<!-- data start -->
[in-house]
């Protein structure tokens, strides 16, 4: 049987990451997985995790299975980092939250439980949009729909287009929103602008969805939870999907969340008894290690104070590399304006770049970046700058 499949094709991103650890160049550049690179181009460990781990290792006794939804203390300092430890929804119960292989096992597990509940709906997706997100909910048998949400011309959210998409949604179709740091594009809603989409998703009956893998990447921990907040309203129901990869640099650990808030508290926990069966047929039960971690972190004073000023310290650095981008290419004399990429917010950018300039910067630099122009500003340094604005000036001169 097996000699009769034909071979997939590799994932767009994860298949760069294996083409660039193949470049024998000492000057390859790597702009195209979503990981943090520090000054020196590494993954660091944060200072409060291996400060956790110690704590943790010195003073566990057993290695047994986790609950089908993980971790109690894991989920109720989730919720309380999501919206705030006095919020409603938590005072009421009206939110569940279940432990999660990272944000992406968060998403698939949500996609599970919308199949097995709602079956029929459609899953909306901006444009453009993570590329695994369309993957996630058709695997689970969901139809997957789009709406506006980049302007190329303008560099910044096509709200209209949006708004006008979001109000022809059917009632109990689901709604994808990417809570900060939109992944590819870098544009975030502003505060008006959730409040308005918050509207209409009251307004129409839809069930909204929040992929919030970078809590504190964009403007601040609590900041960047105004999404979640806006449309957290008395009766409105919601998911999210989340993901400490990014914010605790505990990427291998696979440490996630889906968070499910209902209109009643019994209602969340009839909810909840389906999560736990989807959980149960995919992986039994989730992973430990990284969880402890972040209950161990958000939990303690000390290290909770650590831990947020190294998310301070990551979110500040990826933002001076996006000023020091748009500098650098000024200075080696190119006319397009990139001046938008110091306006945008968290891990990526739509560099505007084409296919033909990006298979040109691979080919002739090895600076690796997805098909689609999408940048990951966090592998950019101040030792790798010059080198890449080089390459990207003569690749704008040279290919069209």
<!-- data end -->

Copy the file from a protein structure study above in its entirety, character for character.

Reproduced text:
[in-house]
């Protein structure tokens, strides 16, 4: 049987990451997985995790299975980092939250439980949009729909287009929103602008969805939870999907969340008894290690104070590399304006770049970046700058 499949094709991103650890160049550049690179181009460990781990290792006794939804203390300092430890929804119960292989096992597990509940709906997706997100909910048998949400011309959210998409949604179709740091594009809603989409998703009956893998990447921990907040309203129901990869640099650990808030508290926990069966047929039960971690972190004073000023310290650095981008290419004399990429917010950018300039910067630099122009500003340094604005000036001169 097996000699009769034909071979997939590799994932767009994860298949760069294996083409660039193949470049024998000492000057390859790597702009195209979503990981943090520090000054020196590494993954660091944060200072409060291996400060956790110690704590943790010195003073566990057993290695047994986790609950089908993980971790109690894991989920109720989730919720309380999501919206705030006095919020409603938590005072009421009206939110569940279940432990999660990272944000992406968060998403698939949500996609599970919308199949097995709602079956029929459609899953909306901006444009453009993570590329695994369309993957996630058709695997689970969901139809997957789009709406506006980049302007190329303008560099910044096509709200209209949006708004006008979001109000022809059917009632109990689901709604994808990417809570900060939109992944590819870098544009975030502003505060008006959730409040308005918050509207209409009251307004129409839809069930909204929040992929919030970078809590504190964009403007601040609590900041960047105004999404979640806006449309957290008395009766409105919601998911999210989340993901400490990014914010605790505990990427291998696979440490996630889906968070499910209902209109009643019994209602969340009839909810909840389906999560736990989807959980149960995919992986039994989730992973430990990284969880402890972040209950161990958000939990303690000390290290909770650590831990947020190294998310301070990551979110500040990826933002001076996006000023020091748009500098650098000024200075080696190119006319397009990139001046938008110091306006945008968290891990990526739509560099505007084409296919033909990006298979040109691979080919002739090895600076690796997805098909689609999408940048990951966090592998950019101040030792790798010059080198890449080089390459990207003569690749704008040279290919069209």